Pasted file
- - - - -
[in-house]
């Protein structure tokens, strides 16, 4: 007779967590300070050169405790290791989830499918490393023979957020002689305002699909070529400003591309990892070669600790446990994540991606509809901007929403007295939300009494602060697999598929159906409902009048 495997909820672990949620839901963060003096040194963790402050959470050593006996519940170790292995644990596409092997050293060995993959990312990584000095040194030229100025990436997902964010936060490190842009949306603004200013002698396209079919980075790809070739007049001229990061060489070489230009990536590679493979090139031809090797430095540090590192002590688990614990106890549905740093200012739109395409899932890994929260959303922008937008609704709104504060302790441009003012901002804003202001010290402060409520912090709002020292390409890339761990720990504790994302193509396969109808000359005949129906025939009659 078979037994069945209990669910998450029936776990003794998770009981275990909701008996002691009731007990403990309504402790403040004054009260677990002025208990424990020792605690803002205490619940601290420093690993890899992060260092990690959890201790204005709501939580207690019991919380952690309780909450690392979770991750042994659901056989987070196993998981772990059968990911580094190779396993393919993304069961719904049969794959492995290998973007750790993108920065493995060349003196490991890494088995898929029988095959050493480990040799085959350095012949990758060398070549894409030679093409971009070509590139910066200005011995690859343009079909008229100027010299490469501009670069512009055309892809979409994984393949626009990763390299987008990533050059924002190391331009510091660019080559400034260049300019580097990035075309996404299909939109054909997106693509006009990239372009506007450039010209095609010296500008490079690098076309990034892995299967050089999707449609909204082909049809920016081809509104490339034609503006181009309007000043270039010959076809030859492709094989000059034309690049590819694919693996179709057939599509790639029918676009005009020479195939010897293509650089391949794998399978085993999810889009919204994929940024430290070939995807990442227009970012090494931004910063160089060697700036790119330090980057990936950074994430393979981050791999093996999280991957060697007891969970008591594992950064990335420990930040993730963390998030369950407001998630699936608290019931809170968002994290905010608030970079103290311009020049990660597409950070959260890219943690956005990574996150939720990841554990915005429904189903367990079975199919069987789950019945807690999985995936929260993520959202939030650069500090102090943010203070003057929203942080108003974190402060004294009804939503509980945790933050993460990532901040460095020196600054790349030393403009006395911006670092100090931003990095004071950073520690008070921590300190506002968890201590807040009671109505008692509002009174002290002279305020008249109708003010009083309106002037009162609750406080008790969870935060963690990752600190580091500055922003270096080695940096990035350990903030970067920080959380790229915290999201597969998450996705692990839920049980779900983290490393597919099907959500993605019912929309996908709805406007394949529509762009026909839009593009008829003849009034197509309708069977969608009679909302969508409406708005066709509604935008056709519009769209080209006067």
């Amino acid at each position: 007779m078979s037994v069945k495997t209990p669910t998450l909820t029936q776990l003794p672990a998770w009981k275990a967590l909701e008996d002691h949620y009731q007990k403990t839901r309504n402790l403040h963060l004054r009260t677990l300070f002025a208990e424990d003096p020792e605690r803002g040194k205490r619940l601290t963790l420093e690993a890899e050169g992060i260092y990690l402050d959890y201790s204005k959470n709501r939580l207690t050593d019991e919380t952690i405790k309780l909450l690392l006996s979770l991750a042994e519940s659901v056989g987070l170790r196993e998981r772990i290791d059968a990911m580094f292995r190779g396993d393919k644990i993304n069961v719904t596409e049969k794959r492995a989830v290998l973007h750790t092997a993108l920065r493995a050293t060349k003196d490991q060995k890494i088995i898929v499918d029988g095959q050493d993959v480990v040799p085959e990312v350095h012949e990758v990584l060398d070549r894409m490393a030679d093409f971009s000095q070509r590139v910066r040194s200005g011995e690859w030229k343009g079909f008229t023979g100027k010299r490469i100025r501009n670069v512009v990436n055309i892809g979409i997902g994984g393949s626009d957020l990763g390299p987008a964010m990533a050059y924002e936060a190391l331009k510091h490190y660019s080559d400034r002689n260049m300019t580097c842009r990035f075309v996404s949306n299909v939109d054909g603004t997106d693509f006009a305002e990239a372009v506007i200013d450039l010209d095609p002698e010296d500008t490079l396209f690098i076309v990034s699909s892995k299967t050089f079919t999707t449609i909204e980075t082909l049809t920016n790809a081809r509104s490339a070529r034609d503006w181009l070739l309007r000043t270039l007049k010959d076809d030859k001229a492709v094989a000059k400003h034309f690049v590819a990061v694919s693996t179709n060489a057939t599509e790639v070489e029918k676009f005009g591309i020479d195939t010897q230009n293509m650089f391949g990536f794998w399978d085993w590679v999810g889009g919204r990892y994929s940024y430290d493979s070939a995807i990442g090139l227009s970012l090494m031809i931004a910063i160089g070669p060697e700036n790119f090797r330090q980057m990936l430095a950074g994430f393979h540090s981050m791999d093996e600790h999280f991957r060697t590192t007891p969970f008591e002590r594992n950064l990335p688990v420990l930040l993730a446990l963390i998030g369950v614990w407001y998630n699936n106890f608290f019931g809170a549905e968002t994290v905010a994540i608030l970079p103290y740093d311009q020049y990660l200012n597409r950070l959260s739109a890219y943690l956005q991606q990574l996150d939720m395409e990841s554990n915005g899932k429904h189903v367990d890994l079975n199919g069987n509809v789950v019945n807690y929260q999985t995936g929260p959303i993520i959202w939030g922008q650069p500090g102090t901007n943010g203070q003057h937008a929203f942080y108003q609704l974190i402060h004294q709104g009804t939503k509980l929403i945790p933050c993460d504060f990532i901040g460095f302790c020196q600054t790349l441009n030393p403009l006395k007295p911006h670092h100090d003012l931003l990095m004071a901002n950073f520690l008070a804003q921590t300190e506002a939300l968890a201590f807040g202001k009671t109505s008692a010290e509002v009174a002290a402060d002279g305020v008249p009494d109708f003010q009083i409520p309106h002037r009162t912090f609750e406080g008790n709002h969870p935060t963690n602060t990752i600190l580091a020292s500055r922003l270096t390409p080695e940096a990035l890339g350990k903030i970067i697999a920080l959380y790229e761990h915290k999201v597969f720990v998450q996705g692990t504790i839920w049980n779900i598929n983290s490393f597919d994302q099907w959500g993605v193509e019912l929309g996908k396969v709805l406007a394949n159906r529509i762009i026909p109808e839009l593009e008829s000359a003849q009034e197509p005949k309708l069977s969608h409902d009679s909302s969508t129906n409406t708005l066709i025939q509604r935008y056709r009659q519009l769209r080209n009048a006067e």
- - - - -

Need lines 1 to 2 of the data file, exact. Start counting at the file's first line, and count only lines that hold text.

[in-house]
């Protein structure tokens, strides 16, 4: 007779967590300070050169405790290791989830499918490393023979957020002689305002699909070529400003591309990892070669600790446990994540991606509809901007929403007295939300009494602060697999598929159906409902009048 495997909820672990949620839901963060003096040194963790402050959470050593006996519940170790292995644990596409092997050293060995993959990312990584000095040194030229100025990436997902964010936060490190842009949306603004200013002698396209079919980075790809070739007049001229990061060489070489230009990536590679493979090139031809090797430095540090590192002590688990614990106890549905740093200012739109395409899932890994929260959303922008937008609704709104504060302790441009003012901002804003202001010290402060409520912090709002020292390409890339761990720990504790994302193509396969109808000359005949129906025939009659 078979037994069945209990669910998450029936776990003794998770009981275990909701008996002691009731007990403990309504402790403040004054009260677990002025208990424990020792605690803002205490619940601290420093690993890899992060260092990690959890201790204005709501939580207690019991919380952690309780909450690392979770991750042994659901056989987070196993998981772990059968990911580094190779396993393919993304069961719904049969794959492995290998973007750790993108920065493995060349003196490991890494088995898929029988095959050493480990040799085959350095012949990758060398070549894409030679093409971009070509590139910066200005011995690859343009079909008229100027010299490469501009670069512009055309892809979409994984393949626009990763390299987008990533050059924002190391331009510091660019080559400034260049300019580097990035075309996404299909939109054909997106693509006009990239372009506007450039010209095609010296500008490079690098076309990034892995299967050089999707449609909204082909049809920016081809509104490339034609503006181009309007000043270039010959076809030859492709094989000059034309690049590819694919693996179709057939599509790639029918676009005009020479195939010897293509650089391949794998399978085993999810889009919204994929940024430290070939995807990442227009970012090494931004910063160089060697700036790119330090980057990936950074994430393979981050791999093996999280991957060697007891969970008591594992950064990335420990930040993730963390998030369950407001998630699936608290019931809170968002994290905010608030970079103290311009020049990660597409950070959260890219943690956005990574996150939720990841554990915005429904189903367990079975199919069987789950019945807690999985995936929260993520959202939030650069500090102090943010203070003057929203942080108003974190402060004294009804939503509980945790933050993460990532901040460095020196600054790349030393403009006395911006670092100090931003990095004071950073520690008070921590300190506002968890201590807040009671109505008692509002009174002290002279305020008249109708003010009083309106002037009162609750406080008790969870935060963690990752600190580091500055922003270096080695940096990035350990903030970067920080959380790229915290999201597969998450996705692990839920049980779900983290490393597919099907959500993605019912929309996908709805406007394949529509762009026909839009593009008829003849009034197509309708069977969608009679909302969508409406708005066709509604935008056709519009769209080209006067």